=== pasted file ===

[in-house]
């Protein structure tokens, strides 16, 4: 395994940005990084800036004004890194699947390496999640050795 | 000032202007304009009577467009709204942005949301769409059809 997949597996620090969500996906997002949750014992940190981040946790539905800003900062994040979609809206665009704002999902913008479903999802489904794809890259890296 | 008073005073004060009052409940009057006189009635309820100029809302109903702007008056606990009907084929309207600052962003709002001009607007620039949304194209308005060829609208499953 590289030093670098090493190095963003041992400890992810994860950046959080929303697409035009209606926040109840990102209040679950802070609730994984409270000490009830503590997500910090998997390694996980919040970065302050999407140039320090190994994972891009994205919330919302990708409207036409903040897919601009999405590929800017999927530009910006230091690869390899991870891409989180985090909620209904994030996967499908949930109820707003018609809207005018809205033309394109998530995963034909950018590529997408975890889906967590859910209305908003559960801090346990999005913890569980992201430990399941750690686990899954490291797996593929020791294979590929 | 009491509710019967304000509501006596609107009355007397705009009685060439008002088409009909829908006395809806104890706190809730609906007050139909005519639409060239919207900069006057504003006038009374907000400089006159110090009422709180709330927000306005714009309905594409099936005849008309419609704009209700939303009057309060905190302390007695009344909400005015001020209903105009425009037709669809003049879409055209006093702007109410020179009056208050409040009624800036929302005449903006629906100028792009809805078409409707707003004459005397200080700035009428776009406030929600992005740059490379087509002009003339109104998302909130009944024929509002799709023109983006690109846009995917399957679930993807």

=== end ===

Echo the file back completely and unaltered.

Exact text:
[in-house]
């Protein structure tokens, strides 16, 4: 395994940005990084800036004004890194699947390496999640050795 | 000032202007304009009577467009709204942005949301769409059809 997949597996620090969500996906997002949750014992940190981040946790539905800003900062994040979609809206665009704002999902913008479903999802489904794809890259890296 | 008073005073004060009052409940009057006189009635309820100029809302109903702007008056606990009907084929309207600052962003709002001009607007620039949304194209308005060829609208499953 590289030093670098090493190095963003041992400890992810994860950046959080929303697409035009209606926040109840990102209040679950802070609730994984409270000490009830503590997500910090998997390694996980919040970065302050999407140039320090190994994972891009994205919330919302990708409207036409903040897919601009999405590929800017999927530009910006230091690869390899991870891409989180985090909620209904994030996967499908949930109820707003018609809207005018809205033309394109998530995963034909950018590529997408975890889906967590859910209305908003559960801090346990999005913890569980992201430990399941750690686990899954490291797996593929020791294979590929 | 009491509710019967304000509501006596609107009355007397705009009685060439008002088409009909829908006395809806104890706190809730609906007050139909005519639409060239919207900069006057504003006038009374907000400089006159110090009422709180709330927000306005714009309905594409099936005849008309419609704009209700939303009057309060905190302390007695009344909400005015001020209903105009425009037709669809003049879409055209006093702007109410020179009056208050409040009624800036929302005449903006629906100028792009809805078409409707707003004459005397200080700035009428776009406030929600992005740059490379087509002009003339109104998302909130009944024929509002799709023109983006690109846009995917399957679930993807």